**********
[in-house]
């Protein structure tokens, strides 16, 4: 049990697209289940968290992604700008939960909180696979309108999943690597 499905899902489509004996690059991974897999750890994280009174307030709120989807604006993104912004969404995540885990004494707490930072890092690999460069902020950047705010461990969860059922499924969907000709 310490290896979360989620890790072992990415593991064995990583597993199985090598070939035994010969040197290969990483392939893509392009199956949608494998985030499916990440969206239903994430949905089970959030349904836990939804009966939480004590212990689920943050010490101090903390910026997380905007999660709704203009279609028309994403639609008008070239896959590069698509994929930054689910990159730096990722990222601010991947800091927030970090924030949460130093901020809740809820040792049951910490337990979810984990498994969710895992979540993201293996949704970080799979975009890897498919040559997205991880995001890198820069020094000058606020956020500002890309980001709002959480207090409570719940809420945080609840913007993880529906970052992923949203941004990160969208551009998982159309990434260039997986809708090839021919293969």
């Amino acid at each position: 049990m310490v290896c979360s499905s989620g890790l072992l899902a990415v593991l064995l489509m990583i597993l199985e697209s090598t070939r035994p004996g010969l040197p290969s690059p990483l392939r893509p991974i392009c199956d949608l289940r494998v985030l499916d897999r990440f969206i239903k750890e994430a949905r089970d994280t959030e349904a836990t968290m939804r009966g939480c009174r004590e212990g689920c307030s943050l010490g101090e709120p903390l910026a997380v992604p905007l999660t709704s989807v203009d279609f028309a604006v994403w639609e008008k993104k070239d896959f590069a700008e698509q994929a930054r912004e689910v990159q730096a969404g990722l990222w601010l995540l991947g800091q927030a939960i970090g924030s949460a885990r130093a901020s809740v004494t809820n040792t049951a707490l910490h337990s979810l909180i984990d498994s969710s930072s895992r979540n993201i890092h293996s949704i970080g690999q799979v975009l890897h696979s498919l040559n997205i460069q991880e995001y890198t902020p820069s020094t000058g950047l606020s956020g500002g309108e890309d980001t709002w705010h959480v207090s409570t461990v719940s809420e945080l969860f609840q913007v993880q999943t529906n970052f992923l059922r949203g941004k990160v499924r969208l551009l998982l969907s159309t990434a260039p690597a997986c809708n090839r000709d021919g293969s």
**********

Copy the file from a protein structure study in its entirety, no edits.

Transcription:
[in-house]
């Protein structure tokens, strides 16, 4: 049990697209289940968290992604700008939960909180696979309108999943690597 499905899902489509004996690059991974897999750890994280009174307030709120989807604006993104912004969404995540885990004494707490930072890092690999460069902020950047705010461990969860059922499924969907000709 310490290896979360989620890790072992990415593991064995990583597993199985090598070939035994010969040197290969990483392939893509392009199956949608494998985030499916990440969206239903994430949905089970959030349904836990939804009966939480004590212990689920943050010490101090903390910026997380905007999660709704203009279609028309994403639609008008070239896959590069698509994929930054689910990159730096990722990222601010991947800091927030970090924030949460130093901020809740809820040792049951910490337990979810984990498994969710895992979540993201293996949704970080799979975009890897498919040559997205991880995001890198820069020094000058606020956020500002890309980001709002959480207090409570719940809420945080609840913007993880529906970052992923949203941004990160969208551009998982159309990434260039997986809708090839021919293969």
């Amino acid at each position: 049990m310490v290896c979360s499905s989620g890790l072992l899902a990415v593991l064995l489509m990583i597993l199985e697209s090598t070939r035994p004996g010969l040197p290969s690059p990483l392939r893509p991974i392009c199956d949608l289940r494998v985030l499916d897999r990440f969206i239903k750890e994430a949905r089970d994280t959030e349904a836990t968290m939804r009966g939480c009174r004590e212990g689920c307030s943050l010490g101090e709120p903390l910026a997380v992604p905007l999660t709704s989807v203009d279609f028309a604006v994403w639609e008008k993104k070239d896959f590069a700008e698509q994929a930054r912004e689910v990159q730096a969404g990722l990222w601010l995540l991947g800091q927030a939960i970090g924030s949460a885990r130093a901020s809740v004494t809820n040792t049951a707490l910490h337990s979810l909180i984990d498994s969710s930072s895992r979540n993201i890092h293996s949704i970080g690999q799979v975009l890897h696979s498919l040559n997205i460069q991880e995001y890198t902020p820069s020094t000058g950047l606020s956020g500002g309108e890309d980001t709002w705010h959480v207090s409570t461990v719940s809420e945080l969860f609840q913007v993880q999943t529906n970052f992923l059922r949203g941004k990160v499924r969208l551009l998982l969907s159309t990434a260039p690597a997986c809708n090839r000709d021919g293969s």